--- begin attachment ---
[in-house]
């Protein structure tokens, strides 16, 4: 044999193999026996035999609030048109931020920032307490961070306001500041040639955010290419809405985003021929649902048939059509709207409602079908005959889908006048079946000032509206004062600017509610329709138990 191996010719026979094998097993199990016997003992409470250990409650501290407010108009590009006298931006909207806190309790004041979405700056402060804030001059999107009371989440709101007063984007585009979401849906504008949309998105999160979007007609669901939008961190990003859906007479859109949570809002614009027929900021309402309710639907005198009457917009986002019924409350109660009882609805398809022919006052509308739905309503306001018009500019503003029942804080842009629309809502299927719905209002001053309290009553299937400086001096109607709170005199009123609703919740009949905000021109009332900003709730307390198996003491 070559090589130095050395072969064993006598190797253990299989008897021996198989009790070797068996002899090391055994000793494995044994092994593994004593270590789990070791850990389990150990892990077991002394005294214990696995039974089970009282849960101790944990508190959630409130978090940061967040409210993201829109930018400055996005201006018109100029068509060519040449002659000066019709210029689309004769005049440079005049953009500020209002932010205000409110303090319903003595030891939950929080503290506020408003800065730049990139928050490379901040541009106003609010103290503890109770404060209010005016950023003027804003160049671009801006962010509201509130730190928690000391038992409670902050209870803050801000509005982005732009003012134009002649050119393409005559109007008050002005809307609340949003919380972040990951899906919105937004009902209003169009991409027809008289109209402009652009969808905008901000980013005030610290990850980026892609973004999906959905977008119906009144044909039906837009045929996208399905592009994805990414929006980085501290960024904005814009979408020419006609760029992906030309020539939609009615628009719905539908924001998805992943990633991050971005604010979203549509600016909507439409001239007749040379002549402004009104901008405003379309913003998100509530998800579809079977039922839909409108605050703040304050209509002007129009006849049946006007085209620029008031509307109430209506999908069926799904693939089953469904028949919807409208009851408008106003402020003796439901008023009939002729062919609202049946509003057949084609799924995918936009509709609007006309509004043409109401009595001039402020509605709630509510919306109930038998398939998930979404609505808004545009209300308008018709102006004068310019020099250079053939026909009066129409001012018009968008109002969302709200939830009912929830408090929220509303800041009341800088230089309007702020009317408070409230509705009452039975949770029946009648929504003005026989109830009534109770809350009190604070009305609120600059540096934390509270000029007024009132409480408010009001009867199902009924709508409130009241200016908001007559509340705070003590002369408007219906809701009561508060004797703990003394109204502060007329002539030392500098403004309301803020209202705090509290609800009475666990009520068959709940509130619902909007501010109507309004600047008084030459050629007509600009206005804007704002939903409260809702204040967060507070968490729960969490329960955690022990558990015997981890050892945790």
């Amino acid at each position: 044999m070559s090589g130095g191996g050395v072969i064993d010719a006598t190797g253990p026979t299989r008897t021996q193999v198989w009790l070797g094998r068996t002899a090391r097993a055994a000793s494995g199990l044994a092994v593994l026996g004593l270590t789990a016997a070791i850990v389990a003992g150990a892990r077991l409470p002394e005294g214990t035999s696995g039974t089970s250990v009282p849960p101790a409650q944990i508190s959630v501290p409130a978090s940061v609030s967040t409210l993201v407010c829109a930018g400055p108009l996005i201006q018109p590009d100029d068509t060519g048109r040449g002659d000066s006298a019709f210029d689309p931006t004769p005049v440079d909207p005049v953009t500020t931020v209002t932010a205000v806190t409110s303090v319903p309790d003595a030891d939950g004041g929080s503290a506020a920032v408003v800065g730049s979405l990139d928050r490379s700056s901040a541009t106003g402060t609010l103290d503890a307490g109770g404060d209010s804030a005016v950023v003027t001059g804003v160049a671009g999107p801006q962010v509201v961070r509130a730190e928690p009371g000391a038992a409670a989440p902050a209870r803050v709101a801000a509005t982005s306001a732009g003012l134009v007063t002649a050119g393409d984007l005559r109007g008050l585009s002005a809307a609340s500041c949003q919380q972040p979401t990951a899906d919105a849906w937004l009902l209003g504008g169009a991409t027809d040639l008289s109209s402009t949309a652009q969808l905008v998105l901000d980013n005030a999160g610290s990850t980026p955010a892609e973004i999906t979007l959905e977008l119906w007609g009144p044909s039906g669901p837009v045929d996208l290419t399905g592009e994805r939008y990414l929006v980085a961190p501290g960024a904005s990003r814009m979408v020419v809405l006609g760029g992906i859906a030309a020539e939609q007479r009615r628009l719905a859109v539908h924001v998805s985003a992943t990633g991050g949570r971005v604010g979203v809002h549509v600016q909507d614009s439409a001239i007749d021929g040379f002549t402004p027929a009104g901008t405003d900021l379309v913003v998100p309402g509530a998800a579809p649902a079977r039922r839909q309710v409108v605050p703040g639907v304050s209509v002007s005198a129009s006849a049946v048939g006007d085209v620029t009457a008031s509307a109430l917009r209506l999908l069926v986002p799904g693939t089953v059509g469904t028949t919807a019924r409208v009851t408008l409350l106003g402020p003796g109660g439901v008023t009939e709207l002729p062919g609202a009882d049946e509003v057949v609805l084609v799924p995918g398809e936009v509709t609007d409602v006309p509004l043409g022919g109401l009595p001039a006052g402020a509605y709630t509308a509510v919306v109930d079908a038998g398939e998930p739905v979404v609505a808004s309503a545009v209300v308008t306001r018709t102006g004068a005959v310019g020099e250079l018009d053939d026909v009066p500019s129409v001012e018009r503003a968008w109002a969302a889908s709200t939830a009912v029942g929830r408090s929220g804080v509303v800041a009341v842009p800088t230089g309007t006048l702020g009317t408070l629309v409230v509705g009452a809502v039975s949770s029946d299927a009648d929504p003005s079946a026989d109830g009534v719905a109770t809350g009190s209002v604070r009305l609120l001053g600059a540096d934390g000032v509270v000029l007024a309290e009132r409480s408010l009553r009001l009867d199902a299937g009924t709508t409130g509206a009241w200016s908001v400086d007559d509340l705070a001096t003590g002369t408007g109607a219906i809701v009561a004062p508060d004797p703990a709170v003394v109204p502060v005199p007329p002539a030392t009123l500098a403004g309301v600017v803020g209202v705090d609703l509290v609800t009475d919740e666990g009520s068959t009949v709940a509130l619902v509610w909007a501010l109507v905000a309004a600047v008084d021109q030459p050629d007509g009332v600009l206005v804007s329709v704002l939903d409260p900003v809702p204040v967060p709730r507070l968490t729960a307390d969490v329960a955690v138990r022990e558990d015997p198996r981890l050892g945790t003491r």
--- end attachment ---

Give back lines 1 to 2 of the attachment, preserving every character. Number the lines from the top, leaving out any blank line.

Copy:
[in-house]
């Protein structure tokens, strides 16, 4: 044999193999026996035999609030048109931020920032307490961070306001500041040639955010290419809405985003021929649902048939059509709207409602079908005959889908006048079946000032509206004062600017509610329709138990 191996010719026979094998097993199990016997003992409470250990409650501290407010108009590009006298931006909207806190309790004041979405700056402060804030001059999107009371989440709101007063984007585009979401849906504008949309998105999160979007007609669901939008961190990003859906007479859109949570809002614009027929900021309402309710639907005198009457917009986002019924409350109660009882609805398809022919006052509308739905309503306001018009500019503003029942804080842009629309809502299927719905209002001053309290009553299937400086001096109607709170005199009123609703919740009949905000021109009332900003709730307390198996003491 070559090589130095050395072969064993006598190797253990299989008897021996198989009790070797068996002899090391055994000793494995044994092994593994004593270590789990070791850990389990150990892990077991002394005294214990696995039974089970009282849960101790944990508190959630409130978090940061967040409210993201829109930018400055996005201006018109100029068509060519040449002659000066019709210029689309004769005049440079005049953009500020209002932010205000409110303090319903003595030891939950929080503290506020408003800065730049990139928050490379901040541009106003609010103290503890109770404060209010005016950023003027804003160049671009801006962010509201509130730190928690000391038992409670902050209870803050801000509005982005732009003012134009002649050119393409005559109007008050002005809307609340949003919380972040990951899906919105937004009902209003169009991409027809008289109209402009652009969808905008901000980013005030610290990850980026892609973004999906959905977008119906009144044909039906837009045929996208399905592009994805990414929006980085501290960024904005814009979408020419006609760029992906030309020539939609009615628009719905539908924001998805992943990633991050971005604010979203549509600016909507439409001239007749040379002549402004009104901008405003379309913003998100509530998800579809079977039922839909409108605050703040304050209509002007129009006849049946006007085209620029008031509307109430209506999908069926799904693939089953469904028949919807409208009851408008106003402020003796439901008023009939002729062919609202049946509003057949084609799924995918936009509709609007006309509004043409109401009595001039402020509605709630509510919306109930038998398939998930979404609505808004545009209300308008018709102006004068310019020099250079053939026909009066129409001012018009968008109002969302709200939830009912929830408090929220509303800041009341800088230089309007702020009317408070409230509705009452039975949770029946009648929504003005026989109830009534109770809350009190604070009305609120600059540096934390509270000029007024009132409480408010009001009867199902009924709508409130009241200016908001007559509340705070003590002369408007219906809701009561508060004797703990003394109204502060007329002539030392500098403004309301803020209202705090509290609800009475666990009520068959709940509130619902909007501010109507309004600047008084030459050629007509600009206005804007704002939903409260809702204040967060507070968490729960969490329960955690022990558990015997981890050892945790």